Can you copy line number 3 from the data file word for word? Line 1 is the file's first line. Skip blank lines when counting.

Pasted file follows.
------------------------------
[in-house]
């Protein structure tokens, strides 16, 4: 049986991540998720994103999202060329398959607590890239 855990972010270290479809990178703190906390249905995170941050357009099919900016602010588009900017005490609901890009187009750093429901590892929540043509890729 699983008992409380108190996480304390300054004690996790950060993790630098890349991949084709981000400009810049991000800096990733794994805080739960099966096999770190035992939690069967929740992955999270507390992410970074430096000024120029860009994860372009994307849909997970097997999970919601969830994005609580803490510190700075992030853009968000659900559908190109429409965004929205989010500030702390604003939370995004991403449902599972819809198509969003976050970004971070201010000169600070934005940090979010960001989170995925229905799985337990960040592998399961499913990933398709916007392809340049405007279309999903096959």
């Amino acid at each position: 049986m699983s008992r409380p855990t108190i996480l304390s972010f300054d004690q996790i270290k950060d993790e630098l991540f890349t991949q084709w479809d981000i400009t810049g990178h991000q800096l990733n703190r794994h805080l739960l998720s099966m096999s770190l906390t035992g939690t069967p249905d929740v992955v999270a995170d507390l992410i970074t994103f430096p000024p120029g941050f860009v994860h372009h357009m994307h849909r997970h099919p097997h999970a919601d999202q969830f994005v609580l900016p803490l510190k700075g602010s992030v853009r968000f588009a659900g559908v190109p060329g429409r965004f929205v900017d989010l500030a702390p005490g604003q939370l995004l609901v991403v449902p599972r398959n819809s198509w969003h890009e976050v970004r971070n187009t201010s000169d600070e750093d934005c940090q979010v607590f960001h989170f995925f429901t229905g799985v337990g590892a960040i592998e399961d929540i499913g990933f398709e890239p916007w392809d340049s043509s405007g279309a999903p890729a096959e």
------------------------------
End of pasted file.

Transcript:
């Amino acid at each position: 049986m699983s008992r409380p855990t108190i996480l304390s972010f300054d004690q996790i270290k950060d993790e630098l991540f890349t991949q084709w479809d981000i400009t810049g990178h991000q800096l990733n703190r794994h805080l739960l998720s099966m096999s770190l906390t035992g939690t069967p249905d929740v992955v999270a995170d507390l992410i970074t994103f430096p000024p120029g941050f860009v994860h372009h357009m994307h849909r997970h099919p097997h999970a919601d999202q969830f994005v609580l900016p803490l510190k700075g602010s992030v853009r968000f588009a659900g559908v190109p060329g429409r965004f929205v900017d989010l500030a702390p005490g604003q939370l995004l609901v991403v449902p599972r398959n819809s198509w969003h890009e976050v970004r971070n187009t201010s000169d600070e750093d934005c940090q979010v607590f960001h989170f995925f429901t229905g799985v337990g590892a960040i592998e399961d929540i499913g990933f398709e890239p916007w392809d340049s043509s405007g279309a999903p890729a096959e």